Louis XV: Tales of love and cookery

If Louis XIV was known to eat alone in public, according to the royal protocols, his successors, on the other hand, tried to escape from it. The last years of his reign saw the emergence of the fires of conversation, the pleasures of gastronomy, and the presence of women at the table, exploding the stuffy and rigid atmosphere of the royal dining room!

Under Louis XV, (1715-1774), the king and his entourage developed a gastronomic culture of excellence. Marshal de Richelieu, a French academician, used to say: "before the reign of Louis XV, we didn't know how to eat".
King Louis XV often escaped from his representative functions to his small apartments where, in small committee, he ate without ceremony with his intimates, and even took pleasure in cooking himself. The thing is... King Louis XV mixed the pleasures of Bacchus and Venus. Thus, all the women who accompanied his life were gastronomic and cooked for him. Here are a few portraits of women (and dishes) that shaped his life!

Marie Leszczynska, and the famous Bouchées à la reine

His wife, Marie Leszczynska, daughter of the king of Poland and duke of Lorraine, a prodigious gourmet who invented the rum baba, is still famous for her taste for bouchées à la reine. She would have them made in individual portions (hence the name) so that she could eat them even when others were eating something else.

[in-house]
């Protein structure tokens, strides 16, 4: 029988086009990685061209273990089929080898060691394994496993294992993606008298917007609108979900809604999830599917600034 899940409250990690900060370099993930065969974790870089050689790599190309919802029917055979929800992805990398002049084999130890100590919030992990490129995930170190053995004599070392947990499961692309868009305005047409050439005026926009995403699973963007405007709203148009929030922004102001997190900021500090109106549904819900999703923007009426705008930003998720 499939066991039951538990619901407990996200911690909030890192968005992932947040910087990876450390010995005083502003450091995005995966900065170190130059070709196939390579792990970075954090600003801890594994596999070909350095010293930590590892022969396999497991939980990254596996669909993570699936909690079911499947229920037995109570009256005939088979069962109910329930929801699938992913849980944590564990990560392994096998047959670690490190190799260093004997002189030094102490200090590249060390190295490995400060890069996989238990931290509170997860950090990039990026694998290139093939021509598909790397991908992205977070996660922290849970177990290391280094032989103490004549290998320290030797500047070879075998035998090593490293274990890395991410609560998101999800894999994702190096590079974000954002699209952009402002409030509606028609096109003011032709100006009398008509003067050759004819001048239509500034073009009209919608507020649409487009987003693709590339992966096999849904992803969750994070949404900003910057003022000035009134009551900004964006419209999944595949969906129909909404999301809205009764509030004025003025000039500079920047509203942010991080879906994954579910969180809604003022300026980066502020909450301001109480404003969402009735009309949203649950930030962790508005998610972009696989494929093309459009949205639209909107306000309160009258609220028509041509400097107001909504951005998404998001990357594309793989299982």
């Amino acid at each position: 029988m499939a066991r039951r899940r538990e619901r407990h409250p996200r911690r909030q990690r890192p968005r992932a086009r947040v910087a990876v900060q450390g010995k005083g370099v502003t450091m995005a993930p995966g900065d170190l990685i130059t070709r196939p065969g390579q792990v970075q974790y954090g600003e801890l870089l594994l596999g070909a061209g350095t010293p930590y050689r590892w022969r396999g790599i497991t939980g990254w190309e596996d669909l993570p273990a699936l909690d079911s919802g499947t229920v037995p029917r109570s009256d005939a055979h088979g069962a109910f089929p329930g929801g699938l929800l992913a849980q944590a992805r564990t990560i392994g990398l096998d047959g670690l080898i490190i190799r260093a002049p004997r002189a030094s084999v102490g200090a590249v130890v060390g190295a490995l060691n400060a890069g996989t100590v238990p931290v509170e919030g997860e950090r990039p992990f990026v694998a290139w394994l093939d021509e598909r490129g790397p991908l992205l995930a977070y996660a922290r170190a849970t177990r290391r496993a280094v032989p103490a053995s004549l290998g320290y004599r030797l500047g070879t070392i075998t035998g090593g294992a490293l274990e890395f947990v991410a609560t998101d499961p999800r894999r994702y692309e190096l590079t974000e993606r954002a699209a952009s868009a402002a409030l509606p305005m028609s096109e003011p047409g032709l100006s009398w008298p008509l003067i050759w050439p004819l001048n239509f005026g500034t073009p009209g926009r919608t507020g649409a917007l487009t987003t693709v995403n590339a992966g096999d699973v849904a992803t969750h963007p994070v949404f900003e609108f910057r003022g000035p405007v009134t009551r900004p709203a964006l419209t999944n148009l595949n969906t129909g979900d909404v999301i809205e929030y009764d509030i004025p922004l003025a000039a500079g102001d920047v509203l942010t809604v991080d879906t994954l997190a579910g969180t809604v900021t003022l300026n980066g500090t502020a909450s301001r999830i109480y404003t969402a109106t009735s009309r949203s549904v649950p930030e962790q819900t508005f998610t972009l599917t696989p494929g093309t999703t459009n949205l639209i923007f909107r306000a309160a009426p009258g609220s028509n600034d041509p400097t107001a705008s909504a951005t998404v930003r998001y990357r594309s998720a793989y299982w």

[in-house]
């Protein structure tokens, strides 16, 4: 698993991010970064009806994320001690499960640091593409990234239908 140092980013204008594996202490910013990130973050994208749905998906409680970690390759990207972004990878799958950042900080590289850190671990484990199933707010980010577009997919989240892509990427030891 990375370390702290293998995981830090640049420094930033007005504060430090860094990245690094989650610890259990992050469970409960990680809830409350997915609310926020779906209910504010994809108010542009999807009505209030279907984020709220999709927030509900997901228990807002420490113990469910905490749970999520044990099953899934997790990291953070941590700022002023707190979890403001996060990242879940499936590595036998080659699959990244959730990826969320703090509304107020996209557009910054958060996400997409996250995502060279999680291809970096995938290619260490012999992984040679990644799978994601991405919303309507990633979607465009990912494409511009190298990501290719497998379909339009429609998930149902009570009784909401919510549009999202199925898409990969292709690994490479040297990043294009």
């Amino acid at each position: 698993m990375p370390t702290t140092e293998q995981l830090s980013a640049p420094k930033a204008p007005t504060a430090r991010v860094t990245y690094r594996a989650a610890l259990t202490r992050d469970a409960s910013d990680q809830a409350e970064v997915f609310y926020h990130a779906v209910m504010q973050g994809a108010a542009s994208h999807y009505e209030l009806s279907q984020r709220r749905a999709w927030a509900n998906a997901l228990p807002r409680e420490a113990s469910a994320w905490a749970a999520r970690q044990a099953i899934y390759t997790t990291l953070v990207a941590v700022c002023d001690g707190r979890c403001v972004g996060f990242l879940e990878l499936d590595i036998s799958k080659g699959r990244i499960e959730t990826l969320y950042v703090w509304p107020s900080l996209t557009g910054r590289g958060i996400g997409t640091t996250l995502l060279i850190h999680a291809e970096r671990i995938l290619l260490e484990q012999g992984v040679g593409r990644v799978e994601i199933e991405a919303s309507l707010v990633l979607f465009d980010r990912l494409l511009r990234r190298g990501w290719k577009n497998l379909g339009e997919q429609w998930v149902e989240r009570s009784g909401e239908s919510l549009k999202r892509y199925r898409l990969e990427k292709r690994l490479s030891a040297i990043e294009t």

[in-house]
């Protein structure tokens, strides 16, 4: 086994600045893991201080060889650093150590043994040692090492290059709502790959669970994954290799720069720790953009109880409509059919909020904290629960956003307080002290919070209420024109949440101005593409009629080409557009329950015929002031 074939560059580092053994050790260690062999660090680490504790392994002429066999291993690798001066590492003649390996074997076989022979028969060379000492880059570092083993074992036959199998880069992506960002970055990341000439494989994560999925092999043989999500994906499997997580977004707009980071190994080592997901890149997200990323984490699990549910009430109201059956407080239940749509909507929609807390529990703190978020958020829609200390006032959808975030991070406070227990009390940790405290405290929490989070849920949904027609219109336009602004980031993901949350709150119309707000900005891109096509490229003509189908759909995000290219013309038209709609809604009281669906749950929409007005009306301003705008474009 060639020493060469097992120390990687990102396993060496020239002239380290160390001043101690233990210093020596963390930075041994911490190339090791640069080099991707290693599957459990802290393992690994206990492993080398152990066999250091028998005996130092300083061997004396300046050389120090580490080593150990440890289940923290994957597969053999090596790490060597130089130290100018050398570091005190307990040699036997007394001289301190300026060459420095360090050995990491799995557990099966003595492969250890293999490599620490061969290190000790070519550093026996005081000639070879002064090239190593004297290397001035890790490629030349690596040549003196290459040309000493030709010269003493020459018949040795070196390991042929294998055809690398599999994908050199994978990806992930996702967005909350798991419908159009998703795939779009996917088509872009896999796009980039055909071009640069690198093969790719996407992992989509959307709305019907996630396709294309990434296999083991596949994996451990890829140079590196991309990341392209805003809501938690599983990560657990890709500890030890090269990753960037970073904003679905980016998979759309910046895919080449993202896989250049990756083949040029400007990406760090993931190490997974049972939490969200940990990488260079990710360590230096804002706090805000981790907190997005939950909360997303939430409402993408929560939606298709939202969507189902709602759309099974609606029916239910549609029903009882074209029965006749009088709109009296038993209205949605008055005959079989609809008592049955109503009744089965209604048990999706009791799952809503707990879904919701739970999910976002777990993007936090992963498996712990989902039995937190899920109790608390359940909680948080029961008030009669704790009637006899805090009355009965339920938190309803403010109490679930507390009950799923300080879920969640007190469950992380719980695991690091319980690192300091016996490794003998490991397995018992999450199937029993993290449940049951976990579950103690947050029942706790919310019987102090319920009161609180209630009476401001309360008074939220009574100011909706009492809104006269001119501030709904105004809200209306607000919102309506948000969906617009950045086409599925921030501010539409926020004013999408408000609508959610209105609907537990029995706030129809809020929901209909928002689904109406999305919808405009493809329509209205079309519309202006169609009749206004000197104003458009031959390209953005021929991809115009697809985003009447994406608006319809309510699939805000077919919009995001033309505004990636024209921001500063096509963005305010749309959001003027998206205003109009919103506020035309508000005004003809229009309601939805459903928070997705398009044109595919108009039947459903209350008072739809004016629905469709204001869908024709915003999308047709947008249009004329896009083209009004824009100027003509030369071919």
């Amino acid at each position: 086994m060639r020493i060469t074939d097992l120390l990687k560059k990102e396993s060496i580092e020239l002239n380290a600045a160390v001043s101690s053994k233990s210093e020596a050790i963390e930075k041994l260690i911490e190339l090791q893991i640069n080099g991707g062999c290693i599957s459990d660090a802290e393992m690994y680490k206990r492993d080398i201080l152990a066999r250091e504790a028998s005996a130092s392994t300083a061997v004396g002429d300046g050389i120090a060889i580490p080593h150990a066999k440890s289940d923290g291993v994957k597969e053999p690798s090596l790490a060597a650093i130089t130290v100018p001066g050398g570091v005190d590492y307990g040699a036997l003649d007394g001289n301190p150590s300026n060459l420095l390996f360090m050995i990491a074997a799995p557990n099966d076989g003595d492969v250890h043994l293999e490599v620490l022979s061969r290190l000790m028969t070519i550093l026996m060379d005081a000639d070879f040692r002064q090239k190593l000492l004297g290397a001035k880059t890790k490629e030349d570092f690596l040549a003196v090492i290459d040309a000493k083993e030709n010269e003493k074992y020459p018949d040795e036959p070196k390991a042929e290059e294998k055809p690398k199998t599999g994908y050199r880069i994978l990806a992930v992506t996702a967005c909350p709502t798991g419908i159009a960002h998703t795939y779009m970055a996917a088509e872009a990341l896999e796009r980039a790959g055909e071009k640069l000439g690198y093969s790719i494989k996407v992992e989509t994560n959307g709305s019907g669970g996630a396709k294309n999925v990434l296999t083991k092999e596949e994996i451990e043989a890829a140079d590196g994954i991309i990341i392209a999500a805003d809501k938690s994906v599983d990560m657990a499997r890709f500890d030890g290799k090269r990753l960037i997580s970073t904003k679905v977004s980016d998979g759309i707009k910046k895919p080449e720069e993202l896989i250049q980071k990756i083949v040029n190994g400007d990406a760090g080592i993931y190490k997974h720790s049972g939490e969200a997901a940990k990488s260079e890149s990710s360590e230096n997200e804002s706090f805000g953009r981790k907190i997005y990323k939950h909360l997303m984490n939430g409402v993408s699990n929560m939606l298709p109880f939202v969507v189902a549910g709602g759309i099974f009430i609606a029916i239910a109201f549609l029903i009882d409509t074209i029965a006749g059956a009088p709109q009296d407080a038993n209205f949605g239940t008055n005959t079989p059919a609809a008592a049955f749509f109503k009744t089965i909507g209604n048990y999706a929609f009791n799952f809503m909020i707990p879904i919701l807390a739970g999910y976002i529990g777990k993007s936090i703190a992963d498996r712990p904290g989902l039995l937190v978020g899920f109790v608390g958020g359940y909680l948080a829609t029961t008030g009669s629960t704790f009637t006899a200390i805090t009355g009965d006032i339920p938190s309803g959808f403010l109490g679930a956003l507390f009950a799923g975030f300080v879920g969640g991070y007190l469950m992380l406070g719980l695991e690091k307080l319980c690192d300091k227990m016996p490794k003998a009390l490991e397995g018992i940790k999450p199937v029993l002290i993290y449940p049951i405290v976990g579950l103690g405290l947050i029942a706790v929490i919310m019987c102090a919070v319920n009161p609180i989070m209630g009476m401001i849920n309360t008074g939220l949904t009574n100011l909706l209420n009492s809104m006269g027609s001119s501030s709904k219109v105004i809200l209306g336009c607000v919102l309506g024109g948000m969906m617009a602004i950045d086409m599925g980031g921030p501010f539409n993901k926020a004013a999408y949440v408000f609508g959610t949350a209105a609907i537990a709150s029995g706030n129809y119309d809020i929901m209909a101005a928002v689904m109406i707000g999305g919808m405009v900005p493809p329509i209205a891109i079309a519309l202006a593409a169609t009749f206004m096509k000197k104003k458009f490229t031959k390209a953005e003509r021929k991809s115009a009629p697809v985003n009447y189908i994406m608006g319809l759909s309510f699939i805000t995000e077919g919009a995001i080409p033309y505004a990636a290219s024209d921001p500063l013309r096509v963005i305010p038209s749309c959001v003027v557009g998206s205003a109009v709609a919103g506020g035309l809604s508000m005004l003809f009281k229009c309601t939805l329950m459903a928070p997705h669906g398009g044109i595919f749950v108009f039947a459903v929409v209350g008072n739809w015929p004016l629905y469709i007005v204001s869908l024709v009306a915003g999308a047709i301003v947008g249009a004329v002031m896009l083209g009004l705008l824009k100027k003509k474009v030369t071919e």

Jeanne Poisson and the Filets de sole à la Pompadour

Then came the reign of the favorites. Madame de Pompadour, born Jeanne Poisson, the king's mistress until 1764, had a definite political influence and gastronomic interest. She invented many dishes with the help of her cooks, including Vincent la Chapelle, author of Cuisinier françois; in particular, sole fillets à la Pompadour, with truffles and mushrooms, lamb tendrons au soleil (cooked in broth with slices of veal and truffles), and poultry fillets en Bellevue.

Miss du Barry, the mother of the Chou-fleur du Barry

Madame du Barry was not to be outdone. It is perhaps from her that the custom of naming a dish after the favorite dates back to. She left her name to garnishes of cauliflower balls associated with baked pommes château. She is also famous for the sentence she once addressed to Louis XV who liked to make his own coffee, and when the king had let the coffee grounds overflow: "France, ton cfé fout le camp." (In English "France, your coffee is a mess."

Miss O'Murphy, Notre Dame des Pommes de terre

Even less famous mistresses such as Miss O'Murphy, immortalized in Boucher's painting, Irish by origin, received a gastronomic nickname: "Our Lady of the Potatoes". Thus, under Louis XV, gastronomy reigned supreme over the king's entourage, at his instigation, and the relationship between friendship, courtiers, the charms of his mistresses, politics and diplomacy was probably never so close. The Marshal of Richelieu was definitely right to say that one did not know how to eat (and love ?) before the reign of Louis the fifteenth!

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